This 1840's view of a bustling and sophisticated Philadelphia emphasizes the stark differences between the established East and the new settlements springing up in the Mid and Far West.
Courtesy of Winterthur Museum
To European visitors, nineteenth-century Americans appeared constantly on the move. They moved within the borders of their native states: to the Near West; to the Deep South; and finally to the “Far, Far West,” a term sometimes used to describe the vast unknown western territory. These migrations rent family life and ties.
The Ohio River, Near Wheeling, West Virginia, 1859-1860
Lefevre James Cranstone (British, w.America 1859-1860)
Courtesy, The Metropolitan Museum of Art, Purchase, Gifts of Mrs. Louise Lamson and Mrs. Alfred N. Lawrence, by exchange, 1984. (1984.231) Photograph ©1984 The Metropolitan Museum of Art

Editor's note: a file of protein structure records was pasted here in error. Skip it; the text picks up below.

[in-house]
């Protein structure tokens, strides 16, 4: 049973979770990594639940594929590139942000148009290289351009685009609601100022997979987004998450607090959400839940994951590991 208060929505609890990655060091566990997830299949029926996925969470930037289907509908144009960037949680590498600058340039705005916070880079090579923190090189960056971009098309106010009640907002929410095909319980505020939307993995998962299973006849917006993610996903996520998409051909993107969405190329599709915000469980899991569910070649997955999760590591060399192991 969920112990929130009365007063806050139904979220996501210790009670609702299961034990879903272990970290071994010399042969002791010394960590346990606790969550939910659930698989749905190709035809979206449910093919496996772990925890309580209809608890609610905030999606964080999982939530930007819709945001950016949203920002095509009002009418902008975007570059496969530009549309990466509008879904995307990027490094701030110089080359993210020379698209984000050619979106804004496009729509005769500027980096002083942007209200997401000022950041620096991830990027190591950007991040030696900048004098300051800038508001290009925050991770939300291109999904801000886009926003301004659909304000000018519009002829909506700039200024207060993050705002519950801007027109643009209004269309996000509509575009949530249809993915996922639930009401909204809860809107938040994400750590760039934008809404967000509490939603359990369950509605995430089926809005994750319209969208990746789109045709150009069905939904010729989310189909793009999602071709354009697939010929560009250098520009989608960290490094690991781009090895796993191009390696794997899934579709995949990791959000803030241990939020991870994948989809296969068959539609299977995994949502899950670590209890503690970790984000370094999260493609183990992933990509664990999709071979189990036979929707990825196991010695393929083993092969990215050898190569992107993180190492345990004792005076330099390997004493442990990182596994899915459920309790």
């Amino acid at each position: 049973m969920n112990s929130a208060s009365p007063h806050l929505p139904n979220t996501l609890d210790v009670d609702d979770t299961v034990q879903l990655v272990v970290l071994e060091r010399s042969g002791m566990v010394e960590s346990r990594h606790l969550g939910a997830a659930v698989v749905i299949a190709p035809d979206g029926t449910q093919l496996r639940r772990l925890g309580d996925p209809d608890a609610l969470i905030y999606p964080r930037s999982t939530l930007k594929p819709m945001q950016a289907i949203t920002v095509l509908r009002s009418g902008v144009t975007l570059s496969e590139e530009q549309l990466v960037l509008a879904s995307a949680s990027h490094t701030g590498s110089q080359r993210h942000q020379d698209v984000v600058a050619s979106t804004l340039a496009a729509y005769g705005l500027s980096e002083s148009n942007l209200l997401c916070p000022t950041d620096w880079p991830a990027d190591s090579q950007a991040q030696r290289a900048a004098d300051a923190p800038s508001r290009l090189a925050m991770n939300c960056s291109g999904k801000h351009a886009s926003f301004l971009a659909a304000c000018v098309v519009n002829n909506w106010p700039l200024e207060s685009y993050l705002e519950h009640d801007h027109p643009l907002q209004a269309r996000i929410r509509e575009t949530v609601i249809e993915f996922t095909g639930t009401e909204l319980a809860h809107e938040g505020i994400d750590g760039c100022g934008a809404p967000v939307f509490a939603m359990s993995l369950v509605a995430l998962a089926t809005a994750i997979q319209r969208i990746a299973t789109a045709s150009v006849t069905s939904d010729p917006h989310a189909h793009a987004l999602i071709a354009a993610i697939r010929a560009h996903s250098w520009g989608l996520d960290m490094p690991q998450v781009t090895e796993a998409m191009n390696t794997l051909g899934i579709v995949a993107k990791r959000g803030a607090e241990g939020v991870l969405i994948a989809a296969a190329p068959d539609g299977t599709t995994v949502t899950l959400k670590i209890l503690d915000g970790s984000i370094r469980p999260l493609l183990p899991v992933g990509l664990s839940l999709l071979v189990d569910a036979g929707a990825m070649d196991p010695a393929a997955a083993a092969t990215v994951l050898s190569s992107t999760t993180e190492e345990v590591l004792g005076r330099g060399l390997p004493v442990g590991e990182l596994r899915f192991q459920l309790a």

In the first three-quarters of the nineteenth century steamboat travel was an important mode of transportation not only on the eastern rivers but also in carrying migrants into the interior. It was not without risk; explosions were common, and collisions sometimes occurred when captains decided to race their boats.
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Needlework crafts were extremely popular from the mid-to-late nineteenth century. Many needleworkers left Berlin work on canvas to experiment with the newly available and less expensive perforated paper and cardboard. This section presents examples of "craftsmanship" from the mid-to-late 19th century, including a childish adaptation of needlework structure.
Words from the Past
Sampler verses have long fascinated those who study the needlework canvas. Here are a few with some of their connections to authors or other needlework references.
- Going Away
- The Long-Established East